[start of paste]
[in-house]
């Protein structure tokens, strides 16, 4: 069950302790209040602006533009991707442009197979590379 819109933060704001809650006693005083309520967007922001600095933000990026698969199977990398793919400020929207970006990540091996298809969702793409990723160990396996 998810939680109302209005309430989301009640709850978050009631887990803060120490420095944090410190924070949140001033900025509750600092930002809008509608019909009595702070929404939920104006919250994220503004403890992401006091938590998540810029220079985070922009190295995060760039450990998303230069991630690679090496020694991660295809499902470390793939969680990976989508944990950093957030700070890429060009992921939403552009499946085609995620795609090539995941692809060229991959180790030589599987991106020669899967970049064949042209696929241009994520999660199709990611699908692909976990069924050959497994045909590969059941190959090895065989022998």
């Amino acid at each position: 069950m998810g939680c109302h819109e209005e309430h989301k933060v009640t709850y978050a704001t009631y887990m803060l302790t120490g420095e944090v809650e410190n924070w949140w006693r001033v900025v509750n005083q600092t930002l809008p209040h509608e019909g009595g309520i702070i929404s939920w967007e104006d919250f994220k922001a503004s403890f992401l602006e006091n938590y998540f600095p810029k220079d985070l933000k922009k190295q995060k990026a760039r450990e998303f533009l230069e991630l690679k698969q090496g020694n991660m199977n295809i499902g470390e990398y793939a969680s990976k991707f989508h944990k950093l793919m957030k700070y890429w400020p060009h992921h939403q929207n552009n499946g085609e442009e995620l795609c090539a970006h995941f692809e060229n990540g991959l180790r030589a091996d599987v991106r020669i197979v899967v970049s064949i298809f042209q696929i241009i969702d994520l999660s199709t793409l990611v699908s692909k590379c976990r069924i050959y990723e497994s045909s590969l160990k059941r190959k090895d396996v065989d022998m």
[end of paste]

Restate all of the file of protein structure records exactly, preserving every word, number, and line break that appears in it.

[in-house]
């Protein structure tokens, strides 16, 4: 069950302790209040602006533009991707442009197979590379 819109933060704001809650006693005083309520967007922001600095933000990026698969199977990398793919400020929207970006990540091996298809969702793409990723160990396996 998810939680109302209005309430989301009640709850978050009631887990803060120490420095944090410190924070949140001033900025509750600092930002809008509608019909009595702070929404939920104006919250994220503004403890992401006091938590998540810029220079985070922009190295995060760039450990998303230069991630690679090496020694991660295809499902470390793939969680990976989508944990950093957030700070890429060009992921939403552009499946085609995620795609090539995941692809060229991959180790030589599987991106020669899967970049064949042209696929241009994520999660199709990611699908692909976990069924050959497994045909590969059941190959090895065989022998």
């Amino acid at each position: 069950m998810g939680c109302h819109e209005e309430h989301k933060v009640t709850y978050a704001t009631y887990m803060l302790t120490g420095e944090v809650e410190n924070w949140w006693r001033v900025v509750n005083q600092t930002l809008p209040h509608e019909g009595g309520i702070i929404s939920w967007e104006d919250f994220k922001a503004s403890f992401l602006e006091n938590y998540f600095p810029k220079d985070l933000k922009k190295q995060k990026a760039r450990e998303f533009l230069e991630l690679k698969q090496g020694n991660m199977n295809i499902g470390e990398y793939a969680s990976k991707f989508h944990k950093l793919m957030k700070y890429w400020p060009h992921h939403q929207n552009n499946g085609e442009e995620l795609c090539a970006h995941f692809e060229n990540g991959l180790r030589a091996d599987v991106r020669i197979v899967v970049s064949i298809f042209q696929i241009i969702d994520l999660s199709t793409l990611v699908s692909k590379c976990r069924i050959y990723e497994s045909s590969l160990k059941r190959k090895d396996v065989d022998m």